Engineers and chemical engineers in the US are being urged to prepare for a shortage of skilled workers as they grapple with an aging workforce.
A study released on Tuesday by the Institute for Human Resource Management (IHMM) said that while the federal government could still hire up to 1.6 million additional chemists and engineers over the next decade, the workforce in the U.S. was already shrinking, as the country’s workforce has steadily aged over the past half-century.
In a report titled The Future of Chemists and Engineers in the Workplace, IHMM senior director of research, Brian McBride, said that the US has already surpassed Canada and Germany in the number of chemists it needs.
As a result, he said, it is important that employers know they will have to hire new chemists to meet growing demand in the next few years.
“The next challenge will be to find enough chemists, engineers and scientists to meet the demand for chemical and biological engineering,” McBride said.
“And the question is, are we ready?
And we have no idea.”
McBride’s findings echo similar research conducted in the past by the Society of Engineering Mechanics, a professional society that tracks industry trends in the field.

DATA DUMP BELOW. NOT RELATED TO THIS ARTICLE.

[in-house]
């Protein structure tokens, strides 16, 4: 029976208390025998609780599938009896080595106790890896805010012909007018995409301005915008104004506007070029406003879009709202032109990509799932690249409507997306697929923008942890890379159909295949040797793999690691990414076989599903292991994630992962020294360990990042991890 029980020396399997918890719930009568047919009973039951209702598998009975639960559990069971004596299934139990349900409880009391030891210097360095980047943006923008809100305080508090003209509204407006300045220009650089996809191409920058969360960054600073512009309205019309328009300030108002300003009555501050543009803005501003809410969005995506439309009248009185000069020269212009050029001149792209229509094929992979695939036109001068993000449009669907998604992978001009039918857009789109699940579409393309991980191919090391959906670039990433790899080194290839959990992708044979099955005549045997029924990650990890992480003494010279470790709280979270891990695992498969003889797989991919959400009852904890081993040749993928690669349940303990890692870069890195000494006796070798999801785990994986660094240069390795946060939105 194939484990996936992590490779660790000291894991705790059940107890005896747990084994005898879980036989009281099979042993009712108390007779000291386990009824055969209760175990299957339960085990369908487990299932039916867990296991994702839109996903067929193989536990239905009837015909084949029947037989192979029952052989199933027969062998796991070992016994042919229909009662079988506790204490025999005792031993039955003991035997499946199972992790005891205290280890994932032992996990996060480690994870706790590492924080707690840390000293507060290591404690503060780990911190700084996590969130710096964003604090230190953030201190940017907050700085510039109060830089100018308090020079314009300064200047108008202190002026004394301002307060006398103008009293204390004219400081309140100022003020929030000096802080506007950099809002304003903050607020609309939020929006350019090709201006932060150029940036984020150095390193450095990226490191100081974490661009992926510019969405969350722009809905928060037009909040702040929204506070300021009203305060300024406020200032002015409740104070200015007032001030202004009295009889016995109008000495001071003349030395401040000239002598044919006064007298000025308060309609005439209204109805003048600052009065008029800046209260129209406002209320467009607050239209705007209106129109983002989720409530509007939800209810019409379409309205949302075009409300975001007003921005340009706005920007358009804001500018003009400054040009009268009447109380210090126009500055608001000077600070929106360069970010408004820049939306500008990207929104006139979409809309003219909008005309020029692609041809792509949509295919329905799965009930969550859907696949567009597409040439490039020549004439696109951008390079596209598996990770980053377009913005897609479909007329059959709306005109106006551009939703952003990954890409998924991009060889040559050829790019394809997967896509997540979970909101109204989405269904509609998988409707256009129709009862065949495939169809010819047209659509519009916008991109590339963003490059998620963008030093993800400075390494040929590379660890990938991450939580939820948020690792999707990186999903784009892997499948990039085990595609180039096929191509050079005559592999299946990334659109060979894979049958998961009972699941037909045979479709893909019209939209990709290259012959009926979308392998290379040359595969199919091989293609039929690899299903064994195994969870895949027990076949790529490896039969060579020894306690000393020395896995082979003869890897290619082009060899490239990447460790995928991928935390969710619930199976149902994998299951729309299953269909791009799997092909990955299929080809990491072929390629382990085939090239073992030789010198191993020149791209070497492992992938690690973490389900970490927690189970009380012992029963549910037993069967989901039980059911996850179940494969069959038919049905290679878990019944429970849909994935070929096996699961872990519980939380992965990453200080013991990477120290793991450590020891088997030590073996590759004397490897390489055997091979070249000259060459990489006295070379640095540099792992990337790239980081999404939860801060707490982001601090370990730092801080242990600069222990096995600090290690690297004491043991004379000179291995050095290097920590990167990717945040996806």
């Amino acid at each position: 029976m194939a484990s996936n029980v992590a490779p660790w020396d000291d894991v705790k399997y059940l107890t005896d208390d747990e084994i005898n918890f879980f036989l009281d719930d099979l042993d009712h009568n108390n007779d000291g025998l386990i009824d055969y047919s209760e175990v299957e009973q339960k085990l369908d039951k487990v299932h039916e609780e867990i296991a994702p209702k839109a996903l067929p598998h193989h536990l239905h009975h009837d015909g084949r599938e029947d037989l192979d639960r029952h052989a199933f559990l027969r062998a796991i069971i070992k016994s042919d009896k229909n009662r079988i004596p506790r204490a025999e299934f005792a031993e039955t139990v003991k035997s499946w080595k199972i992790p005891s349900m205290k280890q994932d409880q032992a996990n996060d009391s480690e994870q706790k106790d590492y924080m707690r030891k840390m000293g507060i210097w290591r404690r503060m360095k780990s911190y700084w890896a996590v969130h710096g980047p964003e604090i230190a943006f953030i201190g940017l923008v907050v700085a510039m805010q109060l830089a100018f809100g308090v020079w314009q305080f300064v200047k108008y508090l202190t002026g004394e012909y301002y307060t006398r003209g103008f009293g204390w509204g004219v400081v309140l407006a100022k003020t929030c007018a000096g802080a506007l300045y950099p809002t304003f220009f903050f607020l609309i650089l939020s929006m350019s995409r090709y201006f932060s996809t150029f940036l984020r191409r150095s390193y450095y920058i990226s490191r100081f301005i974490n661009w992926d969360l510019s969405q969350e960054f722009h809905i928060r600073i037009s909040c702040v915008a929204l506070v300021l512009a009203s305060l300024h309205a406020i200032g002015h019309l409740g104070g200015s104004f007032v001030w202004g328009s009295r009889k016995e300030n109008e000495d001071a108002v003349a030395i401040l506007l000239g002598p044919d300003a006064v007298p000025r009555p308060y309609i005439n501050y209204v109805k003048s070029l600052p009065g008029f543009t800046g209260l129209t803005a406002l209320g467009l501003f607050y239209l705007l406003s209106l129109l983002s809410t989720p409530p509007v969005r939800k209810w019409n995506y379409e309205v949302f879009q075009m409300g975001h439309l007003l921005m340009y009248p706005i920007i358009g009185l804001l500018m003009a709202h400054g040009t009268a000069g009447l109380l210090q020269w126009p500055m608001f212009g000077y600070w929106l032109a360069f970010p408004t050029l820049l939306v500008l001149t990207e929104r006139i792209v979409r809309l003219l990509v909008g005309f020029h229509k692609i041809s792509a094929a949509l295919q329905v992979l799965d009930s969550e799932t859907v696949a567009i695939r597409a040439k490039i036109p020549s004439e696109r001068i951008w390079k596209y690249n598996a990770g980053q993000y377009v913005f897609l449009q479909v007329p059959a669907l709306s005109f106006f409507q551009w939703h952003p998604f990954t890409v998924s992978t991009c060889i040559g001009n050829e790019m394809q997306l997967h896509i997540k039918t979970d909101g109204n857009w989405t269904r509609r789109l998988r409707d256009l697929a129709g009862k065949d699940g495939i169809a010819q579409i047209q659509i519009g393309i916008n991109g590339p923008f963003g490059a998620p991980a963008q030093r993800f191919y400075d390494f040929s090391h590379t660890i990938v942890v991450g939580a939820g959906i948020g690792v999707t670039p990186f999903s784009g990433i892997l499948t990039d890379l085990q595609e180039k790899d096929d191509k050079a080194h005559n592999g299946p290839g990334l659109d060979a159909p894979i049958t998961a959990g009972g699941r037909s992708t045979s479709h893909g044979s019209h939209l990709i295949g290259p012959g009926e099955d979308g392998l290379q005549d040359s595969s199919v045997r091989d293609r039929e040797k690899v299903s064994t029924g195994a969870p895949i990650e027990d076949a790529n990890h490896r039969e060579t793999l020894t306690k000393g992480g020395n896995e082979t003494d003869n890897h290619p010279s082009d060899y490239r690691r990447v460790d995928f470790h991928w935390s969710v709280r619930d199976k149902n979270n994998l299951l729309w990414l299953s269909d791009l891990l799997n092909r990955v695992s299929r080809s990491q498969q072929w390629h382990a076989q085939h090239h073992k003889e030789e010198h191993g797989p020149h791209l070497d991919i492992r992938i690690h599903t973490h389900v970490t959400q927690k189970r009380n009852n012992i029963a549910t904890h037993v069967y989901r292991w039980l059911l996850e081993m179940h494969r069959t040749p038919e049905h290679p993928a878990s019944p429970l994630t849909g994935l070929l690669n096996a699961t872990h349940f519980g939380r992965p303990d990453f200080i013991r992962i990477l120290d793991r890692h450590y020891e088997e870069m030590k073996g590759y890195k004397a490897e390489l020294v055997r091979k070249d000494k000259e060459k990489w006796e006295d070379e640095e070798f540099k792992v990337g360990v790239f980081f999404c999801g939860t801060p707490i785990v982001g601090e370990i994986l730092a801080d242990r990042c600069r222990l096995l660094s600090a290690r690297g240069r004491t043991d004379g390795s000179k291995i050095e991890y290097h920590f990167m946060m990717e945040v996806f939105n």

“With the growth of the workforce, there are going to be fewer chemists who can do the jobs that were originally done by chemists,” said Paul Stokes, president of the Society, which is composed of engineers, chemists or physicists.
“This is going to have an effect on the supply of engineers and chemists.
The next wave is going out of the field, and there will be fewer people in the pipeline for these jobs.”
The study, which was based on data from the Bureau of Labor Statistics’ Current Population Survey and the Bureau, found that the number and age of chemist and engineer positions in the United States are falling.
The average age of a chemical engineering job has been rising for decades, with the oldest jobs, such as chemical engineers, being phased out.
In 2015, the Bureau’s Bureau of Economic Analysis reported that the proportion of chem and engineering workers in the labor force dropped to its lowest point in 20 years, at just under 1.3 percent of the total labor force.
That’s a sharp drop from more than 3 percent in 2000.
“I have been working with the chemists for a long time, and they are very happy with what they have done,” said Michael Smith, the vice president of operations and public relations for the American Chemistry Council.
“They are very proud of the work that they do and I think it will continue.”
Smith said the chemical engineering industry is still a relatively young industry that has a lot of work to do to meet changing technological needs.
“It’s a very diverse industry that is going through a very rapid change,” he said.
“And we need all of our chemists that we can find to stay up and continue to work.”